#OneWorld - Indigenous Voices
In our first #OneWorld feature, and to celebrate International Day of the World's Indigenous Peoples, we meet authors, Pamela Sanderson, Alex Powell and Wanika Fazekas.
Pamela Sanderson ~ Fighting Cliches.
I knew exactly what I wanted for the cover of my first urban Indian romance – my main characters, Henry and Rayanne, leaning into each other, just about to kiss. When I searched stock art for a native couple, it didn't take long to figure out I was in trouble. The selection was too limited and included a distressing number of feathered headdresses and buckskin miniskirts which were neither appropriate nor part of my tradition.
(Aside: Native American? Indian? There is no consensus on a preferred term. The Indians I know refer to themselves and other Indians, as Indians, and that, or Karuk, which is my tribe, are my preferred terms.)
I knew of a talented photographer from my tribe and tentatively hired her to create photos for my series. She was juggling child care and other obligations and ultimately had to drop the project. My next plan was to recruit my nieces and some of their friends, but I still needed a photographer. I decided I could do it myself, take a crash course in photography to get enough skills to produce usable photos for the cover artist. That plan collapsed due to issues of timing and finding enough models.
Next, I found a non-native photographer locally, but we still needed Indians who wanted to pose for us. Turns out a call for young native couples to model for romance novel cover art does not bring people running. As a last resort, the photographer and I discussed bringing in models who looked native but at that point it made more sense to save my money and go back to using regular stock photos. I love how the covers turned out but I'm disappointed I can't say they are native models.
I wish I could report that was the last of my setbacks – but the real challenge is always finding readers.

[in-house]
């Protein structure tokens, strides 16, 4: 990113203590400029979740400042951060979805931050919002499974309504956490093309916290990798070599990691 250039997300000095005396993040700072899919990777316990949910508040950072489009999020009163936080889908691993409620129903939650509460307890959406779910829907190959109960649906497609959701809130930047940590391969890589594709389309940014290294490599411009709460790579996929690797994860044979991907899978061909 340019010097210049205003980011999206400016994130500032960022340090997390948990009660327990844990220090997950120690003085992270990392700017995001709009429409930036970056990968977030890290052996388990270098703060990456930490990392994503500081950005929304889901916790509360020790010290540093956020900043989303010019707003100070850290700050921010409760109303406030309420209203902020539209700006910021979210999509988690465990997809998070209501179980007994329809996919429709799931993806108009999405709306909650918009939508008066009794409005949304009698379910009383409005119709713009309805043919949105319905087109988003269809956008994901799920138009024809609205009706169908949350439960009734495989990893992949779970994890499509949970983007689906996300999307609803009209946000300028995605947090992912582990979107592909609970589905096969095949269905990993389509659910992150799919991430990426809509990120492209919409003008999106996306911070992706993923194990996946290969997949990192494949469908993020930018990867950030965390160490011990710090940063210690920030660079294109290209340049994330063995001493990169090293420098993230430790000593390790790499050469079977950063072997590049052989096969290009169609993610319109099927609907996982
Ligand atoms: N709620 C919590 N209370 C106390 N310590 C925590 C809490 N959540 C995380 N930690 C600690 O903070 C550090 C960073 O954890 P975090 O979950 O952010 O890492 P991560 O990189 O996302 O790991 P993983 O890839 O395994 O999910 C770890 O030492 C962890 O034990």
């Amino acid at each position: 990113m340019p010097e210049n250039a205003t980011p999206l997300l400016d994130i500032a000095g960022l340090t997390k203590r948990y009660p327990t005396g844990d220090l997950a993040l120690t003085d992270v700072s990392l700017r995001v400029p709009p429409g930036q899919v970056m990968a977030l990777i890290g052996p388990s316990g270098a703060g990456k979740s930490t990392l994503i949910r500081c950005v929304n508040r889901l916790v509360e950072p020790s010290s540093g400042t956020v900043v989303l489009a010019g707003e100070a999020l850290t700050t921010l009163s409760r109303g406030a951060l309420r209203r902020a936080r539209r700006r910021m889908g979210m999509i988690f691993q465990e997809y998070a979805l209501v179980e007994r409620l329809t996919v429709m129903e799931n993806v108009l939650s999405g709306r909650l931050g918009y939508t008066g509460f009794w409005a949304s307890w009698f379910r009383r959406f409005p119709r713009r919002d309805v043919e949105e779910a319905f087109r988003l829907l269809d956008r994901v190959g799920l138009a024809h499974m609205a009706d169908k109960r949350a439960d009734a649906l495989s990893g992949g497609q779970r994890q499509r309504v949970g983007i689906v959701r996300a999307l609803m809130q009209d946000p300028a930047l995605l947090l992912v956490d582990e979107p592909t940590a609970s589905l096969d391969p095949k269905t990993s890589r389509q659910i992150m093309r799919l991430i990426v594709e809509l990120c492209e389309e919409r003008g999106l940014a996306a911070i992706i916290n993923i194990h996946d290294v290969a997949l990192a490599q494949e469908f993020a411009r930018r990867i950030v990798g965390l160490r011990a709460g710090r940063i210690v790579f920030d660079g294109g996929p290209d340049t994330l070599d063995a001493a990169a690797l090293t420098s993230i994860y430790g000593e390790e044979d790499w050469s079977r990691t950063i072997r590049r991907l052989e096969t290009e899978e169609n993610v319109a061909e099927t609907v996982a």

I got back into reading contemporary romance when I bought my first E-Reader. Discovering new favorites had never been so easy. But when I looked for stories about native people, the selection was as exasperating as the dismal search through stock art.
I am a citizen of the Karuk Tribe. Our territory is one of the most beautiful places on the planet, in the mountains of northwest California on the Klamath River. I am an urban Indian but I have had social, cultural, and economic ties to my native community my entire life. For my day job, I do legal work for tribes and tribal organizations.
So many of the books out there portray cliched versions of Indian people with generalized references to native culture. The main characters are native stereotypes and deal with overly simplistic problems, the kind of problems an outsider would come up with when imaging reservation life.
I suspect there are readers like me who are looking for authentic stories about native people.
Contemporary Indians get flat tires, dread going to the dentist, and get tongue-tied around potential love interests just like everybody else. Indian culture and tradition isn’t just ceremonies and teepees. Every day there are Indian people out there fighting to preserve their native languages, to control and sustain their natural resources, and to provide education, healthcare, and economic opportunity to their citizens.